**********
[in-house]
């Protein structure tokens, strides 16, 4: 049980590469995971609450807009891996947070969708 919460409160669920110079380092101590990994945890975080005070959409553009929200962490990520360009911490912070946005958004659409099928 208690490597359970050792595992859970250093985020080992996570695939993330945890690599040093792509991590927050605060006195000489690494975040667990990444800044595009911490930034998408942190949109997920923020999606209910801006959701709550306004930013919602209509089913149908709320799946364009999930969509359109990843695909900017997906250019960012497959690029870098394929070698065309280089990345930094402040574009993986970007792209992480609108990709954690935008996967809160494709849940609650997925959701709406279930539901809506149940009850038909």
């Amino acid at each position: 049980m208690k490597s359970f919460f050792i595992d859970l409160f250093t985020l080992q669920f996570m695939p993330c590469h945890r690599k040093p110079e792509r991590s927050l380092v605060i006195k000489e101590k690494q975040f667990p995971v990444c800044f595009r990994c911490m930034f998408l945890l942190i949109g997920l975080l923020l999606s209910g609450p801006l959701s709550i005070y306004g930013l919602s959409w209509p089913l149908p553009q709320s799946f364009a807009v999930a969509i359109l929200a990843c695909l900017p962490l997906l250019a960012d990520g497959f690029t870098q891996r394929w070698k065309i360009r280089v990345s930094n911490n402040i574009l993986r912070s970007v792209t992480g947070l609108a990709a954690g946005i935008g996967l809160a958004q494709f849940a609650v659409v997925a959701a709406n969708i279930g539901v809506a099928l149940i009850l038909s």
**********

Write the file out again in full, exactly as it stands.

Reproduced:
[in-house]
């Protein structure tokens, strides 16, 4: 049980590469995971609450807009891996947070969708 919460409160669920110079380092101590990994945890975080005070959409553009929200962490990520360009911490912070946005958004659409099928 208690490597359970050792595992859970250093985020080992996570695939993330945890690599040093792509991590927050605060006195000489690494975040667990990444800044595009911490930034998408942190949109997920923020999606209910801006959701709550306004930013919602209509089913149908709320799946364009999930969509359109990843695909900017997906250019960012497959690029870098394929070698065309280089990345930094402040574009993986970007792209992480609108990709954690935008996967809160494709849940609650997925959701709406279930539901809506149940009850038909």
């Amino acid at each position: 049980m208690k490597s359970f919460f050792i595992d859970l409160f250093t985020l080992q669920f996570m695939p993330c590469h945890r690599k040093p110079e792509r991590s927050l380092v605060i006195k000489e101590k690494q975040f667990p995971v990444c800044f595009r990994c911490m930034f998408l945890l942190i949109g997920l975080l923020l999606s209910g609450p801006l959701s709550i005070y306004g930013l919602s959409w209509p089913l149908p553009q709320s799946f364009a807009v999930a969509i359109l929200a990843c695909l900017p962490l997906l250019a960012d990520g497959f690029t870098q891996r394929w070698k065309i360009r280089v990345s930094n911490n402040i574009l993986r912070s970007v792209t992480g947070l609108a990709a954690g946005i935008g996967l809160a958004q494709f849940a609650v659409v997925a959701a709406n969708i279930g539901v809506a099928l149940i009850l038909s």